By Chris Drage
The 'marriage' of RM and Inclusive Technology could be one made in heaven if the new RM One Touch is anything to go by. Between them they have produced a responsive touch-screen, all-in-one PC (left) designed specifically for the needs of learners.
Thanks to Windows 7, touch-screen technology is becoming more common on PCs and its simplicity will make it popular with all age groups. Its appeal includes young learners and those with special education needs, who instinctively explore with their hands to interact directly with the computer. And the RM One Touch package, originally aimed at SEN pupils, is finding just as big an appeal in early learning departments.
Developed over five years of use in education, the ubiquitous RM One ecoquiet PC is arguably the pinnacle of PC design for education use. It is robust and saves space, offering keyboard stowage, front-facing connections for easy use of add-ons like headphones or sensors, integrated height-adjustable screen, webcam and microphone. And then there are all the built-in security features and all its environmental attributes (including using some recycled materials).
The RM One Touch takes all this a stage further in combining a tough, accurate, responsive screen that uses the latest capacitive technology. The entry-level machine features an AMD Athlon 2650e single core processor, 1GB memory, 160GB S-ATA hard drive, a 19" height-adjustable LCD/DVI monitor with single-touch functionality. There's also the integrated carry-handle to help you move the machine easily from A to B.
In this configuration the machine might be considered a bit sluggish by some, but schools are able to preconfigure machines to include higher specs to suit their needs and pockets. Each machine sports the new Windows 7 Professional operating system which can be downgraded to Windows XP Pro should a school require it. Add to this impressive hardware the My Zone software from Inclusive Technology’s and you have a superb SEN/early years workhorse.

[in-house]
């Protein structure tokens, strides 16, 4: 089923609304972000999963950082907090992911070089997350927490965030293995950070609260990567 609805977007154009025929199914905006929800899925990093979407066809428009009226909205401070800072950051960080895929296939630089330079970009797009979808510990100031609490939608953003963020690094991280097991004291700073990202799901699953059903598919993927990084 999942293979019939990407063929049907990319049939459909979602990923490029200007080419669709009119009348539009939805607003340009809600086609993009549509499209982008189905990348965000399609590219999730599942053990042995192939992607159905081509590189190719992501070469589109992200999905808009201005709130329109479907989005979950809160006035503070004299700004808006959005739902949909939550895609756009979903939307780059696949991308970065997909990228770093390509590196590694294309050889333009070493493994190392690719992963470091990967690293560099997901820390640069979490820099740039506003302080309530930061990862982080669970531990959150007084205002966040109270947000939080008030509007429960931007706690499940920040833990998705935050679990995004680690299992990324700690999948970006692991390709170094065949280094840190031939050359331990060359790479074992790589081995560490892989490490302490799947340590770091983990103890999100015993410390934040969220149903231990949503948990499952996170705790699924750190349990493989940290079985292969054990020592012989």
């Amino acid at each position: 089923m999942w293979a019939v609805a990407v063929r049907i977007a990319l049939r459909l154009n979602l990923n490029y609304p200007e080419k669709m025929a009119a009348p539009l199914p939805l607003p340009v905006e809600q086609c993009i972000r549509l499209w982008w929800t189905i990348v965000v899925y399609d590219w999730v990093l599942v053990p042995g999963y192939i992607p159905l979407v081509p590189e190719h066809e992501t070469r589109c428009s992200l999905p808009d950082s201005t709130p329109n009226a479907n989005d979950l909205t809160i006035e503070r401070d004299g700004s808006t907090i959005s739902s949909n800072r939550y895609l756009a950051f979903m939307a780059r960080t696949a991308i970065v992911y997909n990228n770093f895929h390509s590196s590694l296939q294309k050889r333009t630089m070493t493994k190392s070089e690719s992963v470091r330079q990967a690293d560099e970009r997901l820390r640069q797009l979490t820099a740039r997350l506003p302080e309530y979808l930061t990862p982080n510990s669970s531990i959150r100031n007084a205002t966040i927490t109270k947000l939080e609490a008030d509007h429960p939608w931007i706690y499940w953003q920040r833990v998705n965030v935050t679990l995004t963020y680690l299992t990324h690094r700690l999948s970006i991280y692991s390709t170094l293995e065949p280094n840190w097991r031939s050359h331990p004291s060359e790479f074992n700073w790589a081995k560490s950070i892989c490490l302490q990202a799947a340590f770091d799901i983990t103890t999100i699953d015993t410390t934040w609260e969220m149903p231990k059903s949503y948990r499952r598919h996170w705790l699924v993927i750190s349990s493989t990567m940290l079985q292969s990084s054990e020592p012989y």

MyZone helps children and adults with learning difficulties to find things on the computer. It features large buttons and simple navigation that are ideal for a touch-screen computer. MyZone comes preinstalled on the RM One Touch. With MyZone both teachers and pupils can create personal workspaces.
Teachers can provide individual ‘zones’ for each learner to give them easy access to their programs, activities and games. Many youngsters struggle with accessing programs and files on the Windows XP desktop. MyZone gives them easy access to programs, files, photographs and webpages.
Although a natural mode of interaction with the RM One Touch is via the touch-screen, MyZone can also be accessed with mouse, trackerball, touch-screen or switches. I particularly like the way a user’s zone can be identified by a folder which can have a child’s photo on. Other zones can also be set up to contain, for example, photos of a recent trip and/or links to favourite websites. Navigation between screens is a doddle.
MyZone’s success is due in no small part to the fact that each zone can be configured specifically for the individual. There’s a choice of between 1 and 12 icons displayed on the screen and on-screen navigation arrows enable users to move between screens. Another vital aspect of the software is the ability to restrict learners to the files and programs the teacher wants them to access. When learners close a program or website they return to MyZone – they are unable to access areas of the computer the teacher doesn’t want them to, or get lost! The software comes with 12 simple games, represented by a large icon: Big Bus; Colouring In; Keyboard; Tops, Middles and Bottoms; Mosaic; Making Music; Sandcastle Builder; Pizza Maker; Train Tracker.